I’ve had a hard time getting out of bed in the mornings for the last few weeks. Not because I’m lazy or staying up too late or depressed. No, I have a hard time making myself get up because I know that the first few steps of my day are going to be excruciating. For the first few minutes that I’m up, every step I take with my right foot feels like a step on a bed of knives. Some of you unfortunately know why this is – plantar fasciitis. It’s a painful condition that is at its worst first thing in the morning or after sitting for a period of time. For one of a variety of reasons, the fascia along the bottom of the foot gets tiny little tears in it which causes inflammation and pain. When the foot is at rest, the tendons relax. When you stand or walk, they are stretched taut again over the bones. Inflamed tissue and tendons + tears + stretching = OUCH! It takes weeks, sometimes months, for it to heal. Can I just say that I’m not happy about this?
This is my third round of plantar fasciitis over the course of my adult life. The first two times were back when I was running some. Plantar fasciitis tends to be an overuse/abuse kind of issue. At least then I could call it a running injury. That makes it sound more like a trophy than a weakness. There has been no running for me for the last couple of years, so I can’t use that explanation this time. I wish I knew why it is back. The most likely reason that I have been able to come up with is…shoes.
Now I know that there are a lot of women (and plenty of men) who love shoes. They like shoes for every outfit and every occasion. Y’all, I hate shopping for shoes. Hate it! I mean, I really don’t even like to wear shoes very much. A dear friend in Charleston who knew me very well even bought me a plaque for my office:
Unfortunately, shoes are a necessity. So I go for comfort more than anything else these days. Once I find a shoe that meets my needs and is comfortable, then I’m set. I don’t want tons more shoes. I like the ones I have. And sometimes I will wear them until there are holes in the soles. (Yes, it is embarrassing to admit it. But really – I loved those shoes!) My daughters and my best friend harass me about this all the time. “Get new shoes,” they say. “But I like these!” I insist. “I think I can make them last at least until the end of the season.” Never mind the wear and tear – always uneven, thanks to my bowlegged gait that causes me to strike more heavily on the outside of my foot. Never mind that they are dingy and a year or two out of style. By golly, I like them and I will get my money’s worth out of them!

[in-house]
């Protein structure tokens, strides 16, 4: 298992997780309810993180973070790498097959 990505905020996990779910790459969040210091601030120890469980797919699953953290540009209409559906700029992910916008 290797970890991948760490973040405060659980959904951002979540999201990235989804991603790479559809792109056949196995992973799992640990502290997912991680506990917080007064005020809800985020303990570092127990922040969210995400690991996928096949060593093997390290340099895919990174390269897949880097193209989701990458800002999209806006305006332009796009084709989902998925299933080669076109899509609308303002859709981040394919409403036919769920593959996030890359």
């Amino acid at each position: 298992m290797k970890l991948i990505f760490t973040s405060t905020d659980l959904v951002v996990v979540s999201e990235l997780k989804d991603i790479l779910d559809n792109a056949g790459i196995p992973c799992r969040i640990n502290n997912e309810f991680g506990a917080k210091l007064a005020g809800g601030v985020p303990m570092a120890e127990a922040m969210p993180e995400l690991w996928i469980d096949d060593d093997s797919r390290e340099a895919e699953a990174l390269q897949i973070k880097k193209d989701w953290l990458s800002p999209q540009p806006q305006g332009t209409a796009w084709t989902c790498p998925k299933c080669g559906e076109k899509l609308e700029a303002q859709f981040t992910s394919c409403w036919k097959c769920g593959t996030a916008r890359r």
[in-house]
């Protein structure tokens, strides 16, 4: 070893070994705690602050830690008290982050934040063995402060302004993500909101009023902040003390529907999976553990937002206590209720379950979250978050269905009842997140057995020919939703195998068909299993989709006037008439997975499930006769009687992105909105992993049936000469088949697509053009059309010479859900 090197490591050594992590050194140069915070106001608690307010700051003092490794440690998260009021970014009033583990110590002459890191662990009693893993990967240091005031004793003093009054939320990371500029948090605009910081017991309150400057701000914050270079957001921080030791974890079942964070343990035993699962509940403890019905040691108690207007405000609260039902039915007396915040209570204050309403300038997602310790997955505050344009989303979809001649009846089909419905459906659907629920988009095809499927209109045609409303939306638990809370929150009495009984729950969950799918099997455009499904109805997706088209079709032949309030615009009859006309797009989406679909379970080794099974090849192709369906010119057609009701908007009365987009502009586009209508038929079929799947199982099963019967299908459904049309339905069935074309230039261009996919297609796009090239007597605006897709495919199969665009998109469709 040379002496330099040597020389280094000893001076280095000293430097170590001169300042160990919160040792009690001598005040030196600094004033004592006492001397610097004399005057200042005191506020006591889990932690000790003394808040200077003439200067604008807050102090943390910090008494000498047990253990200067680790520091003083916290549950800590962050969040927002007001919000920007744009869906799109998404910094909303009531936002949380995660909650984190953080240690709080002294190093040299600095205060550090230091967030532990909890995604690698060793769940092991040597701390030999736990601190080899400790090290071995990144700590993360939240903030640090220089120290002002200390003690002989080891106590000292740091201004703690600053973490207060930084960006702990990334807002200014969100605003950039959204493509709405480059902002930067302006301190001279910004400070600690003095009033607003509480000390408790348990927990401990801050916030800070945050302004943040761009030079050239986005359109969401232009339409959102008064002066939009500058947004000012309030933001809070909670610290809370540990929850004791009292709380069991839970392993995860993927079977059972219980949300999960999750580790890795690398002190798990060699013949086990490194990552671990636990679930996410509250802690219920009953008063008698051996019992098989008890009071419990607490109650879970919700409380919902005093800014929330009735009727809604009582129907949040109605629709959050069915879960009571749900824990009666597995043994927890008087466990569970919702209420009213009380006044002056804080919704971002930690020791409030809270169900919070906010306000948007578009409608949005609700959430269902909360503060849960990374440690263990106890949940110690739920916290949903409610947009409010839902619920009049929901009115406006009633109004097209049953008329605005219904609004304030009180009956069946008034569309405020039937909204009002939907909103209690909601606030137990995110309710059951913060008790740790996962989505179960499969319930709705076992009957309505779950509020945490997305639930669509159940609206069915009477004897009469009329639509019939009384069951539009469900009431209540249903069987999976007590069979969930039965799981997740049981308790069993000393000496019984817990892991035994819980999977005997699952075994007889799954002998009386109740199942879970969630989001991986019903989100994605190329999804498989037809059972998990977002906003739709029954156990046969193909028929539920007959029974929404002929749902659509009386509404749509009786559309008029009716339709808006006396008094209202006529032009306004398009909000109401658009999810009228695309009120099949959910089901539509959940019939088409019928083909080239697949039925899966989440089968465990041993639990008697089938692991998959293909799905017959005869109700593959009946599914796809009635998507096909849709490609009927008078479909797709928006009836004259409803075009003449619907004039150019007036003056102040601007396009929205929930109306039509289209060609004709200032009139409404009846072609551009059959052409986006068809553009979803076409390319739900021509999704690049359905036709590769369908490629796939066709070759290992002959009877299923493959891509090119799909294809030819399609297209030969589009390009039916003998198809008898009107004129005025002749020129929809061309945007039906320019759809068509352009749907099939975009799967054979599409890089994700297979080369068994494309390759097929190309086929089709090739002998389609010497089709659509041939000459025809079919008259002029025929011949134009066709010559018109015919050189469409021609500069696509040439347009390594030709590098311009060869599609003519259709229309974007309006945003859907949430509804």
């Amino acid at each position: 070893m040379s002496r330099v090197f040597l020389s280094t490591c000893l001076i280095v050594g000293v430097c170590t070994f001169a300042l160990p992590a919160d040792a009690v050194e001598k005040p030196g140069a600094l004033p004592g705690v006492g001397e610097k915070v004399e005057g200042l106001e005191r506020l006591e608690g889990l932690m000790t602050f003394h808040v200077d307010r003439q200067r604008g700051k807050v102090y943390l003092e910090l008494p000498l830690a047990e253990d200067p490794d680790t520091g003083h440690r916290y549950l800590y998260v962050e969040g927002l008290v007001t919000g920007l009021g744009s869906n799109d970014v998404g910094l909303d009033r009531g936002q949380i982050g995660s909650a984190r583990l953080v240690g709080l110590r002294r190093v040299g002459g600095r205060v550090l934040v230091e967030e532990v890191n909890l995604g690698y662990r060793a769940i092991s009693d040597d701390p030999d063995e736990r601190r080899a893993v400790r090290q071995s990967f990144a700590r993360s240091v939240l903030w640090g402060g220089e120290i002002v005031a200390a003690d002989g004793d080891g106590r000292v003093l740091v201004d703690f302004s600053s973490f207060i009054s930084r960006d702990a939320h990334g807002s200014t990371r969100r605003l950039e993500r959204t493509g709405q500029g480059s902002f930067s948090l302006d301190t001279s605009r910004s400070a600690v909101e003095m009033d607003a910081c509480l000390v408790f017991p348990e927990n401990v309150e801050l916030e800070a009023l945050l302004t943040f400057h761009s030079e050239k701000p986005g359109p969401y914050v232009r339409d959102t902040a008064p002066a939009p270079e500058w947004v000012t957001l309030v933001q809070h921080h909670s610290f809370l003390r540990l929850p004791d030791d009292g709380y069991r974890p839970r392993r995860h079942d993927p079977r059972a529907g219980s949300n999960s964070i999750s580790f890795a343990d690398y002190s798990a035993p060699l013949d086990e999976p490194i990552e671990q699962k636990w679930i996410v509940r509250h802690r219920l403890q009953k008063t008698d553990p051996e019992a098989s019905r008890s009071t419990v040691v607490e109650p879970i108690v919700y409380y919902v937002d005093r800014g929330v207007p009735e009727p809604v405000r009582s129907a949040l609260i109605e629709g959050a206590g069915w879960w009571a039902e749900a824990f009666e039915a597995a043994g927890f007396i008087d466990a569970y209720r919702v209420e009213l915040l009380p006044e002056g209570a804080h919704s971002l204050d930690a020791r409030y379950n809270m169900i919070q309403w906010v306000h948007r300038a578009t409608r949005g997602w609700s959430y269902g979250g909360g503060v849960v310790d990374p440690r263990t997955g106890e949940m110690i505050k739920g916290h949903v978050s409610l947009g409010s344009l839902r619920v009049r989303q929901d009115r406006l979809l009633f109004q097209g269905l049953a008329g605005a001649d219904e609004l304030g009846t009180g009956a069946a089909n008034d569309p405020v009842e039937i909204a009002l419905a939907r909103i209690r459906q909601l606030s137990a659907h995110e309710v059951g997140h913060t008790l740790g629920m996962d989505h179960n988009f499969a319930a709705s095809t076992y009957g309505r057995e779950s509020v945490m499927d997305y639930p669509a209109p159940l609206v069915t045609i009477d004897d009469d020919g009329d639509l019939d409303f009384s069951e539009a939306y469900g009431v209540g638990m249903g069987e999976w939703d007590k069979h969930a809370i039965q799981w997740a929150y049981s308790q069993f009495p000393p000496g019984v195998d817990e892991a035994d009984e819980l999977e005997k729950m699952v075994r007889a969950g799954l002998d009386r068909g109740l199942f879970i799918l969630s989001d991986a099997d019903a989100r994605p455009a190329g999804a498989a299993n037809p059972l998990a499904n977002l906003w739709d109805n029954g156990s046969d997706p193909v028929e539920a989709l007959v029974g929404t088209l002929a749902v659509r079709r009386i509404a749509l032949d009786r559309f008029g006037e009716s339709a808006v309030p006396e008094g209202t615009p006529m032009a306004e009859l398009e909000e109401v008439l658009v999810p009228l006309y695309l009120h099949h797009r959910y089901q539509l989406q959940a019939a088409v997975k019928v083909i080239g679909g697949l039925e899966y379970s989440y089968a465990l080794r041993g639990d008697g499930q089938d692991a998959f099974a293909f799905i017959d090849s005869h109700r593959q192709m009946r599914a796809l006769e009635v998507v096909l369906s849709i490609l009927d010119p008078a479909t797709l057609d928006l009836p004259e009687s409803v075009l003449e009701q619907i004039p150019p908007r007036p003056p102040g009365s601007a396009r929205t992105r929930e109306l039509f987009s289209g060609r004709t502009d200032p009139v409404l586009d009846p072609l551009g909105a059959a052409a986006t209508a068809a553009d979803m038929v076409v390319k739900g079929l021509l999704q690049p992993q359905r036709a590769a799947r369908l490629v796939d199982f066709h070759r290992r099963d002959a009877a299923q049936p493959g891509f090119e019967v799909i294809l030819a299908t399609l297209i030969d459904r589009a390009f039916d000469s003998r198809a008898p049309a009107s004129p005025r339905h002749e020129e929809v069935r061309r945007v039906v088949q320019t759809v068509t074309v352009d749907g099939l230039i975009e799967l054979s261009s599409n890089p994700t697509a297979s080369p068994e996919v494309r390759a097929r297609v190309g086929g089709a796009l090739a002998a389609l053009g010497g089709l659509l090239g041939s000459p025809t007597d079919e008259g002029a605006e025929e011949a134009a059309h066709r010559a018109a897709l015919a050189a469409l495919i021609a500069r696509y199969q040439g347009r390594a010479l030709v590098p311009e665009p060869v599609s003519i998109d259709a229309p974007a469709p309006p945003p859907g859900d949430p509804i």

Here’s the thing. They really were good shoes when I got them. They were super-comfortable before the soles became worn. They were stylish – at least in the season that I bought them. But nothing lasts forever, no matter how hard I try to make it.
And it’s not like I can’t afford new shoes. I just hate shopping for them. Quite frankly, I like what I have and I don’t want to change. If it’s worked for me this long, why should I?
I want you to know that I rarely spend time thinking about shoes. Really, I don’t. But because it’s been hurting me so much to walk lately, they’ve been on my mind a lot more. And the more I think about it, the more ridiculous I feel. Of course the shoes that I wear bearing the shock of step after step under my “more than it should be” weight aren’t going to keep working for me forever, no matter how much I loved them when I bought them or how comfortable they were when I first put them on. Everything has a season and seasons are made to change. As are shoes!
I mull over this as I hobble along and then….Aha! This isn’t just a lesson about shoes! This is a life lesson about, well, just about everything. We try something. It works. We like it. We get comfortable with it. We get attached to it. We cling to it, determined to make it work long after it’s lost its usefulness. We don’t want something new, or something different, or something better. We want what we know. There’s just one problem. What we know has outlived its usefulness and has now reached the point where to hold on to it means it now cripples us. All because we fail to remember that there is a season for everything, and seasons are meant to change.
I wish I could say that I’ve now learned my lesson for good, but I doubt it. It is our nature to cling to the familiar. It’s not a tendency that is easily overcome. And goodness knows I come from a long line of hard-headed, um, I mean, strong-willed women. I will have plenty of opportunity to be reminded of this lesson, however. Like, with every step I take for however many weeks it takes me to get better.
So for now, ice and heat, shoe inserts, compression sleeves, stretches, rest…and good shoes. Let’s just hope I don’t get too attached to these…